Neighbors or Enemies? > In a World at War

Chicago

Louise Cainkar

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Senior Research Fellow, Great Cities Institute

People who study Muslims start history in the 1990s, with the first World Trade Center bombing. I see a longer history because I am studying Arabs. It’s all about US foreign policy and who is allowed to have a voice in this country.

Post-9/11 policies (more than laws) have targeted Muslims, including non-Arabs, so for the first time Pakistanis are included. The communities are converging more — maybe not socially, but in terms of what the community is facing — among Arabs, Pakistanis, Iranians. It is something that I never saw before.

For a long time Arabs have been bashed and dehumanized in the media, but had no voice. Scholars like Elaine Hagopian, Naseer Aruri, and Edward Said formed the Association of Arab American University Graduates to get the Arab perspective out, but they were silenced. … They don’t get any airtime. This community is supposed to be voiceless.

In twenty years of this work there have been five wars, two sets of sanctions, 15 US bombings of Arab countries. For Americans, 9/11 was a big deal. For Arabs, it is one event in a long series.

FBI raids began as far back as Operation Boulder, in 1970 in Dearborn, Michigan. Then there was Abscam in 1980. Campaign donations from Arabs began being returned. These are all interrelated pieces of the same fabric.

It’s a new era. My research assistant is Pakistani — now it’s just like being an Arab. There is a convergence of interests and concerns. I question whether a Pakistani would have seen the first Gulf War in the same way. Before, they were similar to other immigrant groups. They were not targeted for silencing or religious persecution.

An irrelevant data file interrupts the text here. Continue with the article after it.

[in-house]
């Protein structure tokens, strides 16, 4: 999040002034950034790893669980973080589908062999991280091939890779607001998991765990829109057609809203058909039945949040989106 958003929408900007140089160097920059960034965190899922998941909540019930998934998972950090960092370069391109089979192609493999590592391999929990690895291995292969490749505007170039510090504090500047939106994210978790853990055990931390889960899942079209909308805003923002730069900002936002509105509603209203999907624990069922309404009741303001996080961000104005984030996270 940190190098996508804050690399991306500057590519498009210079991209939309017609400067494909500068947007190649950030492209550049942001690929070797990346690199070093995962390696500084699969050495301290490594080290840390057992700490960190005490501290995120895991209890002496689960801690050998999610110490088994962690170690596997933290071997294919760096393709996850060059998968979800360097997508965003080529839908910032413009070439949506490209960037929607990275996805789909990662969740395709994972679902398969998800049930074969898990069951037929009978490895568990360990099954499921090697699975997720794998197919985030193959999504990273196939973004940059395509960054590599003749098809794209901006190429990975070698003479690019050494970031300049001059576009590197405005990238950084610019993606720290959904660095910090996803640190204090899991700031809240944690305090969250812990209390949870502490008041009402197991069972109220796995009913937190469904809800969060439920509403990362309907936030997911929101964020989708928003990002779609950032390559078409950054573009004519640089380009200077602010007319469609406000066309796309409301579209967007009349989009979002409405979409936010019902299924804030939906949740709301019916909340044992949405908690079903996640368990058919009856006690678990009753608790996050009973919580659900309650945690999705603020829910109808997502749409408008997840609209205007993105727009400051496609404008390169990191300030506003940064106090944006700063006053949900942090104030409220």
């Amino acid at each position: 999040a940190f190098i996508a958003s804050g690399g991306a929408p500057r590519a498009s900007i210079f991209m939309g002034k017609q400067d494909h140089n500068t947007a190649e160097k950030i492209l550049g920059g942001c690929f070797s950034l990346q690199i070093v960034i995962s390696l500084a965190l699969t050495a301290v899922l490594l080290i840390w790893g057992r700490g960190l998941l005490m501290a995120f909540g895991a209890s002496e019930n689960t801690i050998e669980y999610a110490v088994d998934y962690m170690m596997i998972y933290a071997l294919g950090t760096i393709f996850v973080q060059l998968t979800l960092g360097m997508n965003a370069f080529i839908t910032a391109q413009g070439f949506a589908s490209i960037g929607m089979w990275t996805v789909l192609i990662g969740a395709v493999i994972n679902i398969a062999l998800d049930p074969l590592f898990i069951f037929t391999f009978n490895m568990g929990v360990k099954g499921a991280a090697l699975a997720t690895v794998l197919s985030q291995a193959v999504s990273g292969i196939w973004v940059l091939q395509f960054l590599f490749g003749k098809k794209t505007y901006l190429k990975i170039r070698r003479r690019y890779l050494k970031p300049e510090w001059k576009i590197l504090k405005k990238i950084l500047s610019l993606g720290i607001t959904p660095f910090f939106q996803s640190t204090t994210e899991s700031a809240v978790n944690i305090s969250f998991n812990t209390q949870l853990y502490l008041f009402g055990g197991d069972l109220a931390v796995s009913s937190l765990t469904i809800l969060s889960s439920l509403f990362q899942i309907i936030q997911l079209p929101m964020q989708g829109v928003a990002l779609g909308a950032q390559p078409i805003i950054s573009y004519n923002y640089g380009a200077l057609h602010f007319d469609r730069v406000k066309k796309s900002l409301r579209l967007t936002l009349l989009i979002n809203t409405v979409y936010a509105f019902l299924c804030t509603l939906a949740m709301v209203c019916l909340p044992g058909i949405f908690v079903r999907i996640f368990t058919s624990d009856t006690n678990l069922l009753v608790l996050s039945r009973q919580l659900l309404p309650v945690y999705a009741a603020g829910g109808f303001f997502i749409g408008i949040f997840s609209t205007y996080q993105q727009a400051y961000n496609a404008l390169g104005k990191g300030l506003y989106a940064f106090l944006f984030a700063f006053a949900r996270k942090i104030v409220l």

The mainstream theory is that the challenge of Islam is a challenge brought by immigrants, similar to the challenge once posed by Catholics. Eventually they were assimilated. This view sees the challenge as surfaced by new waves of immigration, for example by Bangladeshis.

There is also a theory that the Saudis financed mosques to send imams, as part of a global conspiracy. This is a common idea among journalists.

For twenty years, I’ve seen a complete resistance to anything about Arabs. The voicelessness is seamless from top to bottom. There is no funding for research. I couldn’t get my research published in mainstream journals. Academia, foundations were no different from the rest of society.

Now, in the post-9/11 climate, there is more openness. For the first time the scholarly world is recognizing the relationship between foreign policy and domestic concerns.

The “clash of civilizations” is a self-fulfilling prophecy. Media stereotypes of Arabs, the one-way presentation of Middle East issues, is determined by US foreign policy. Human details are presented only when the government begins making some movement toward a political resolution. …

I think eventually we will come out of this ahead. It will be a different country ... There is a lot of resistance to accepting different styles of dress, as “non-Western.”

Demography will lead us there. It cannot be extinguished, the blend will occur.